The central and Hong Kong governments both regarded the 2017 electoral reform package as a crucial test for the successful implementation of the “one country, two systems” policy, but the proposal was defeated.
Hong Kong has debated three political reforms in the past decade — one was passed in the Legislative Council and the others were voted down.
Even though political reform in Hong Kong might not represent the entire essence of “one country, two systems”, it is without question an important benchmark for assessing the implementation of that principle.
Some may ask: does the defeat of the reform proposal in Legco last week mean “one country, two systems” has failed or been undermined?
Perhaps one can answer this question from two different perspectives.
Firstly, the reform might be an important element of “one country, two systems”, but it doesn’t represent the whole of it.
For this reason, the defeat of the proposal is unlikely to cause any direct damage to the principle, let alone be seen as a sign of its complete failure.
Secondly, “one country, two systems” was originally intended to prevent Hong Kong from being affected by the “one system” in the mainland, so as to preserve our core values, such as civil rights and freedom, as well as our legal system, including the practice of the common law and judicial independence.
This legislative intent is spelled out in the Basic Law in concrete terms.
While the Basic Law hasn’t undergone any amendment since its promulgation back in 1990, “one country, two systems” has become today rather different from what was initially proposed decades ago.
As a matter of fact, Hong Kong people’s confidence in the principle recently hit a record low since the handover.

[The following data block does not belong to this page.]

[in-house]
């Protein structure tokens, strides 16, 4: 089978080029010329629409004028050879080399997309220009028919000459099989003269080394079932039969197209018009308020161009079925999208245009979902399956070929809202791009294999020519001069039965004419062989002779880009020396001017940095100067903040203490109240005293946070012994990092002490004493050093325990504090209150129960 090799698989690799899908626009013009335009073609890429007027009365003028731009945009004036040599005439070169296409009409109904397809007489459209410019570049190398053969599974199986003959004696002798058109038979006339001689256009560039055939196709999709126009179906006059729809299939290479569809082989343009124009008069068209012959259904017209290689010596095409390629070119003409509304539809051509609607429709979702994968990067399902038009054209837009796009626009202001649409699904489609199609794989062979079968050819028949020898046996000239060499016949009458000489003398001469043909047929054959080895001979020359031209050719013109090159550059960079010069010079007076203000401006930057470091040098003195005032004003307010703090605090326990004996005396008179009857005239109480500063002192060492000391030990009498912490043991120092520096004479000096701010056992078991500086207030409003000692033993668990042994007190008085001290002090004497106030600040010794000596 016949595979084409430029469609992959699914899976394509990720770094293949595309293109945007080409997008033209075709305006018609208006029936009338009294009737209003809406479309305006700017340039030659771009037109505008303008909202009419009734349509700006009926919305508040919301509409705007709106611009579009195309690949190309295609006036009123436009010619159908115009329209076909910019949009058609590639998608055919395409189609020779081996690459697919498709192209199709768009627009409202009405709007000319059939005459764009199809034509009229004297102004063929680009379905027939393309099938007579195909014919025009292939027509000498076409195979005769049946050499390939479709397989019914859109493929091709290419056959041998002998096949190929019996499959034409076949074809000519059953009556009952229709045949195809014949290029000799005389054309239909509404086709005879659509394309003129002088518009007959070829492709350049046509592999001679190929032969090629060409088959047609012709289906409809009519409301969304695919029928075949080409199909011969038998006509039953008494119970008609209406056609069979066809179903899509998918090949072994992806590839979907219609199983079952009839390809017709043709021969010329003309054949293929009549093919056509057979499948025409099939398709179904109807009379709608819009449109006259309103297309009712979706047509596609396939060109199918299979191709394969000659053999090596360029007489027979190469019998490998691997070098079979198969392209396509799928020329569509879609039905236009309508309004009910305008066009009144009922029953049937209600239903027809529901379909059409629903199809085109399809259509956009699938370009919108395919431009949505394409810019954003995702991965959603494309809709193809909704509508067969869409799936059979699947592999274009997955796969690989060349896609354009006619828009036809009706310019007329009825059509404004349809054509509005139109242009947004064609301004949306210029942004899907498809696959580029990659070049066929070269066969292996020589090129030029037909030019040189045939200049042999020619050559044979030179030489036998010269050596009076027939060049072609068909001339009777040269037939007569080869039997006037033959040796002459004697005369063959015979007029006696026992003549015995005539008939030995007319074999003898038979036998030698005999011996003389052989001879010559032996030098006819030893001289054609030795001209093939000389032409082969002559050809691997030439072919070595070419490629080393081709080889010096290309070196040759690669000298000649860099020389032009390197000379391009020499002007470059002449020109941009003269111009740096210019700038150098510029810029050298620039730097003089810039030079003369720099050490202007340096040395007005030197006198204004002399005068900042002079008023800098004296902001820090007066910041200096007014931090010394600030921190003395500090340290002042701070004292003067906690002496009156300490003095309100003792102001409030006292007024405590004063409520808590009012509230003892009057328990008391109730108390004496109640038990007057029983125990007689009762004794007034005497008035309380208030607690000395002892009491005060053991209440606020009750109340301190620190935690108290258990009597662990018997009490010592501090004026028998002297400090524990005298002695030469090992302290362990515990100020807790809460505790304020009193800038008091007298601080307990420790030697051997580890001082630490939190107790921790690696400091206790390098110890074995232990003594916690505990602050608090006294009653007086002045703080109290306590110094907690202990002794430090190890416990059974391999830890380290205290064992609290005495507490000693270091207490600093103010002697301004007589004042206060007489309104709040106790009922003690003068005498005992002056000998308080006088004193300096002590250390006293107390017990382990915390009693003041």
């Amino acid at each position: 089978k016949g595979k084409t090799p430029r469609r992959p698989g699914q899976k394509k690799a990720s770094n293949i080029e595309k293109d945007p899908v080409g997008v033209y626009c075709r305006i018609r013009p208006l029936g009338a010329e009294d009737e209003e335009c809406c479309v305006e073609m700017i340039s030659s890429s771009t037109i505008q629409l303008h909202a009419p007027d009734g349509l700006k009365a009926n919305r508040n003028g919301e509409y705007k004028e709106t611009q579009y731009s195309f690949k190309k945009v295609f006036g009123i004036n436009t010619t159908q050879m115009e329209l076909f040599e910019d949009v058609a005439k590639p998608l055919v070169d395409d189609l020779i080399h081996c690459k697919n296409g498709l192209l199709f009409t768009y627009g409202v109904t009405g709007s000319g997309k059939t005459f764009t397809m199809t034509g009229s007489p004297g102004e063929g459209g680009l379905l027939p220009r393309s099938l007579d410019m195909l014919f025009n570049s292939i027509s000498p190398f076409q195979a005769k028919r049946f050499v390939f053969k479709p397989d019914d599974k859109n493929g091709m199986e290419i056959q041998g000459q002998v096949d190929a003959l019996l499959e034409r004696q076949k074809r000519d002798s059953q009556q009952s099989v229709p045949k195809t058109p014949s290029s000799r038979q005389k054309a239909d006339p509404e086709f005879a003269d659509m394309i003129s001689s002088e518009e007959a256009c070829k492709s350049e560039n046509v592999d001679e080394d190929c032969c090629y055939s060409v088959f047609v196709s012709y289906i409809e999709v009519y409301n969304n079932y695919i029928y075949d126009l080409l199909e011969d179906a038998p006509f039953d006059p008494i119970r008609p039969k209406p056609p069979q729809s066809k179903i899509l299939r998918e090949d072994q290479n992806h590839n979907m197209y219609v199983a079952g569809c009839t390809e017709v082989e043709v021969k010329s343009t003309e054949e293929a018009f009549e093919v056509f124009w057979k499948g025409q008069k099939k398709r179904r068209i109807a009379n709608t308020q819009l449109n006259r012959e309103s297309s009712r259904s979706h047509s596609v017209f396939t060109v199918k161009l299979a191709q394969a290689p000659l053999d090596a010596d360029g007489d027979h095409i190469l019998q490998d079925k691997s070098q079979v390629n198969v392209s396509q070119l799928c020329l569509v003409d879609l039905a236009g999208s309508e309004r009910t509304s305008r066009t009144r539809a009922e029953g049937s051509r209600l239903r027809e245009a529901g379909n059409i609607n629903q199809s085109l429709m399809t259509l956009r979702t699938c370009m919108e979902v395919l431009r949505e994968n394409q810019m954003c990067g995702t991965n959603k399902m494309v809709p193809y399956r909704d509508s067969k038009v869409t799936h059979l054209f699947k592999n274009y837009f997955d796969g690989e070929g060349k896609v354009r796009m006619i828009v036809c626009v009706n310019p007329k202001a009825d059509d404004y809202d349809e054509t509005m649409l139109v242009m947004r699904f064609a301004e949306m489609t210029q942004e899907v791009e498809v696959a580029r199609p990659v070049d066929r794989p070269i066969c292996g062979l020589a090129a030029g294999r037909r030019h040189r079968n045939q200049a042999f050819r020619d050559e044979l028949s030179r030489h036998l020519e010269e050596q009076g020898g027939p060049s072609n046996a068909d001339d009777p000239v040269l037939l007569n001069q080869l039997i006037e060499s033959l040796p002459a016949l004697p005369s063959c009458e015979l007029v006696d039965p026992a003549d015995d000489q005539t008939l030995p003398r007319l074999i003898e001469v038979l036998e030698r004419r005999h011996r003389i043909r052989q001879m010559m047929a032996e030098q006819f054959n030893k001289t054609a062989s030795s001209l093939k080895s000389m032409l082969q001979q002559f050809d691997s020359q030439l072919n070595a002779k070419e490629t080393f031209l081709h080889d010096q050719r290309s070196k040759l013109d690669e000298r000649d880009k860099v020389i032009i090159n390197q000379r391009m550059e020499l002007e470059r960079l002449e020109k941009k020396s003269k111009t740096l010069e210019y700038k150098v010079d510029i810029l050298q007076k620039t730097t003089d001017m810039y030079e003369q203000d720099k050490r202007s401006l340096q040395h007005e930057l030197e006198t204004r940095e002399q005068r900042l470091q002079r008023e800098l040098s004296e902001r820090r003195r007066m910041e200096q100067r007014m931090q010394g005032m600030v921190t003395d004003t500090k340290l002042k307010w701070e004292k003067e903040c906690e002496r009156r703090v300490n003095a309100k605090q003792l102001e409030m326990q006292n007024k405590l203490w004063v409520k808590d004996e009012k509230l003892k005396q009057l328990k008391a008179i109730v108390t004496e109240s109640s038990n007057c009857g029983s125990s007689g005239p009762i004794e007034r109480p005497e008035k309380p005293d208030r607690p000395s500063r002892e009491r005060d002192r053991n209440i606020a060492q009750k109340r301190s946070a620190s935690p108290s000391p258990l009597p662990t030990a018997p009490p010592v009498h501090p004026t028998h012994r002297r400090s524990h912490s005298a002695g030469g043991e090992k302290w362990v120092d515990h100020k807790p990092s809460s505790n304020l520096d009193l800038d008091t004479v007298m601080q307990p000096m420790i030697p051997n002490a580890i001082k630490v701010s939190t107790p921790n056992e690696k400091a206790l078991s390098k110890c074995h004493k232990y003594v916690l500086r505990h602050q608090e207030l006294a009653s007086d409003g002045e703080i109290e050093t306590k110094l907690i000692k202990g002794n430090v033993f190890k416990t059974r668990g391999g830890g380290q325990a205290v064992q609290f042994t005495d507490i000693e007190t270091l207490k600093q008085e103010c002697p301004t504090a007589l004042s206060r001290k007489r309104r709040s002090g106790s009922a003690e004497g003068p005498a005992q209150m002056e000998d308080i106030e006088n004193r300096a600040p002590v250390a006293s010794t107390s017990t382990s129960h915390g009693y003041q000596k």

Does that mean it’s not the right time for me to propose a motion in Legco on Wednesday regarding the continuation of “one country, two systems”?
True, given that the principle has deviated from its original design and many of our fellow citizens have lost confidence in it, it might be the worst time to propose that it should be continued.
However, since there is still more than 30 years to go before 2047, it might be timely to put forward this suggestion, as we still have plenty of time to put “one country, two systems” back on the right track again to ensure its implementation.
So how exactly should we do it?
Learning from the lesson of the failure of the recent attempt at political reform, one can probably attribute the defeat of the reform package to a serious lack of sustained and genuine communication between Beijing and the people of Hong Kong.
To make matters worse, the central government’s liaison office in Hong Kong failed to seek extensively the views of the various sectors of our society on the reform and tended to listen only to the pro-establishment camp and people like Robert Chow Yung.
As a result, Beijing lost touch with the real public sentiment and aspirations in Hong Kong.
Back in the 1980’s, Beijing was much more receptive to new ideas and values and was willing to incorporate the views of people from both ends of the political spectrum in our society into the principle of “one country, two systems” and the Basic Law.
Now that the reform proposal has been defeated, as we begin to ponder the future of “one country, two systems”, perhaps the central government should re-adopt the open-minded approach taken by its predecessor 30 years ago, so as to restore faith among the public.
It should also build a platform for extensive communication on which we can reflect together on the implementation of “one country, two systems” and explore its future.
This article first appeared in the Hong Kong Economic Journal on June 23.
Translation by Alan Lee
[Chinese version 中文版]
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